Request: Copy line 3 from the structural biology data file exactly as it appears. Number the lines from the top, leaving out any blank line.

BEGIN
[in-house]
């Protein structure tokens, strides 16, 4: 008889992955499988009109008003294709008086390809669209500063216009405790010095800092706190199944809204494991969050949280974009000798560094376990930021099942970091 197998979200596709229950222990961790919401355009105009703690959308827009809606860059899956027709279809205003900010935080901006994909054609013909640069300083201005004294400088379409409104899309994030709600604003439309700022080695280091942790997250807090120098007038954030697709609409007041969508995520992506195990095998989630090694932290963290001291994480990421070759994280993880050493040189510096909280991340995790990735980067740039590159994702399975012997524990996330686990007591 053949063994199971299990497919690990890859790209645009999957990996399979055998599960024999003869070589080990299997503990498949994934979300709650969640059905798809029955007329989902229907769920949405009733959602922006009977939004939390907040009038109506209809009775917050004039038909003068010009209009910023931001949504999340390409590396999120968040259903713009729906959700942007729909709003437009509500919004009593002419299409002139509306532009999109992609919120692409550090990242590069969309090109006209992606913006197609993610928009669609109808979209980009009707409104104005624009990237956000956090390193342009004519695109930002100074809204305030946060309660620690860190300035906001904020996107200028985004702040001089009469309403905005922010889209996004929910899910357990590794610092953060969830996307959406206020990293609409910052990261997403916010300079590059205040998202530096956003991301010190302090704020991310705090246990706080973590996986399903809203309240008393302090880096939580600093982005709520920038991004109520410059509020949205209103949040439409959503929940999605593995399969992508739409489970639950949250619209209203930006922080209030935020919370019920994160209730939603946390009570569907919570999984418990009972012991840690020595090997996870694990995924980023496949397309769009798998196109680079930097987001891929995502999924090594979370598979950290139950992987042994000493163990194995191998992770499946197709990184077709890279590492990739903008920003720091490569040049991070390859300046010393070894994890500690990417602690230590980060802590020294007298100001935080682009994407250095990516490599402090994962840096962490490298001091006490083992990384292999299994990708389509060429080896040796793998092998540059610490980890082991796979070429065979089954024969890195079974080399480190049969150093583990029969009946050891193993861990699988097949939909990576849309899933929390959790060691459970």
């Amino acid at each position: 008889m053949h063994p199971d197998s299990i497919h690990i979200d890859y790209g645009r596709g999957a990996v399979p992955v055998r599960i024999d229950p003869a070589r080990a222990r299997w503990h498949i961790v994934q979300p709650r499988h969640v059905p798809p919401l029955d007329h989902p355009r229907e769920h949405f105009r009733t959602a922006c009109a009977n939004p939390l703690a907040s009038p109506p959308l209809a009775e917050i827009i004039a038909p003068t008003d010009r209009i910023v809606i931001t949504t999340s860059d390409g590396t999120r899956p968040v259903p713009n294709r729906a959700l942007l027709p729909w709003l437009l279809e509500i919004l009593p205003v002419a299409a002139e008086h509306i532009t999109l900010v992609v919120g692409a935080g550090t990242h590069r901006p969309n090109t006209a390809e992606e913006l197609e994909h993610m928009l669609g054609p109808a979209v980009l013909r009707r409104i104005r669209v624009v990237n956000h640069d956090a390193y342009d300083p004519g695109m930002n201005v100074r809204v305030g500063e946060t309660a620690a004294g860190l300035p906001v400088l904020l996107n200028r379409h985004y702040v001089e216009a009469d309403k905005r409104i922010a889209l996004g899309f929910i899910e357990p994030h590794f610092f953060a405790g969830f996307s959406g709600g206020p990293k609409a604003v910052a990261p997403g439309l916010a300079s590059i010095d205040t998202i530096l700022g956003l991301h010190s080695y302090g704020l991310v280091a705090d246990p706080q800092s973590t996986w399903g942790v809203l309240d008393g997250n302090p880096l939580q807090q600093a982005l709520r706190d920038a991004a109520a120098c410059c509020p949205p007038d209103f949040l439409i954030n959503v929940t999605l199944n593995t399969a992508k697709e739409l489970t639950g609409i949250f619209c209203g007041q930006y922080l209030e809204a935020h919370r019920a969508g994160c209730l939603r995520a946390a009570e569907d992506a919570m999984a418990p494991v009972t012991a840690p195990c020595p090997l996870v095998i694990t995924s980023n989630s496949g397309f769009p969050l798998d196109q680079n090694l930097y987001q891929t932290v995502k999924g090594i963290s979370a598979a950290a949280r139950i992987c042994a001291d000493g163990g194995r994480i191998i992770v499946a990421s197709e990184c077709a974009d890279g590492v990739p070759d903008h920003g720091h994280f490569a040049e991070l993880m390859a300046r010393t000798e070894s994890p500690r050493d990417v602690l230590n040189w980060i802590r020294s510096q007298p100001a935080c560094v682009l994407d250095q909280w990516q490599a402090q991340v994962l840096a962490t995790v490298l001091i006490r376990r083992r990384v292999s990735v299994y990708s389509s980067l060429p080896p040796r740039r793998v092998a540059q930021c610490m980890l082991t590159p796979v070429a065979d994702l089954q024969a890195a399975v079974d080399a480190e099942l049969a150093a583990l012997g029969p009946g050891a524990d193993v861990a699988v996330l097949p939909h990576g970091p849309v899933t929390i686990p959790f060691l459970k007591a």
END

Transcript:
């Amino acid at each position: 008889m053949h063994p199971d197998s299990i497919h690990i979200d890859y790209g645009r596709g999957a990996v399979p992955v055998r599960i024999d229950p003869a070589r080990a222990r299997w503990h498949i961790v994934q979300p709650r499988h969640v059905p798809p919401l029955d007329h989902p355009r229907e769920h949405f105009r009733t959602a922006c009109a009977n939004p939390l703690a907040s009038p109506p959308l209809a009775e917050i827009i004039a038909p003068t008003d010009r209009i910023v809606i931001t949504t999340s860059d390409g590396t999120r899956p968040v259903p713009n294709r729906a959700l942007l027709p729909w709003l437009l279809e509500i919004l009593p205003v002419a299409a002139e008086h509306i532009t999109l900010v992609v919120g692409a935080g550090t990242h590069r901006p969309n090109t006209a390809e992606e913006l197609e994909h993610m928009l669609g054609p109808a979209v980009l013909r009707r409104i104005r669209v624009v990237n956000h640069d956090a390193y342009d300083p004519g695109m930002n201005v100074r809204v305030g500063e946060t309660a620690a004294g860190l300035p906001v400088l904020l996107n200028r379409h985004y702040v001089e216009a009469d309403k905005r409104i922010a889209l996004g899309f929910i899910e357990p994030h590794f610092f953060a405790g969830f996307s959406g709600g206020p990293k609409a604003v910052a990261p997403g439309l916010a300079s590059i010095d205040t998202i530096l700022g956003l991301h010190s080695y302090g704020l991310v280091a705090d246990p706080q800092s973590t996986w399903g942790v809203l309240d008393g997250n302090p880096l939580q807090q600093a982005l709520r706190d920038a991004a109520a120098c410059c509020p949205p007038d209103f949040l439409i954030n959503v929940t999605l199944n593995t399969a992508k697709e739409l489970t639950g609409i949250f619209c209203g007041q930006y922080l209030e809204a935020h919370r019920a969508g994160c209730l939603r995520a946390a009570e569907d992506a919570m999984a418990p494991v009972t012991a840690p195990c020595p090997l996870v095998i694990t995924s980023n989630s496949g397309f769009p969050l798998d196109q680079n090694l930097y987001q891929t932290v995502k999924g090594i963290s979370a598979a950290a949280r139950i992987c042994a001291d000493g163990g194995r994480i191998i992770v499946a990421s197709e990184c077709a974009d890279g590492v990739p070759d903008h920003g720091h994280f490569a040049e991070l993880m390859a300046r010393t000798e070894s994890p500690r050493d990417v602690l230590n040189w980060i802590r020294s510096q007298p100001a935080c560094v682009l994407d250095q909280w990516q490599a402090q991340v994962l840096a962490t995790v490298l001091i006490r376990r083992r990384v292999s990735v299994y990708s389509s980067l060429p080896p040796r740039r793998v092998a540059q930021c610490m980890l082991t590159p796979v070429a065979d994702l089954q024969a890195a399975v079974d080399a480190e099942l049969a150093a583990l012997g029969p009946g050891a524990d193993v861990a699988v996330l097949p939909h990576g970091p849309v899933t929390i686990p959790f060691l459970k007591a």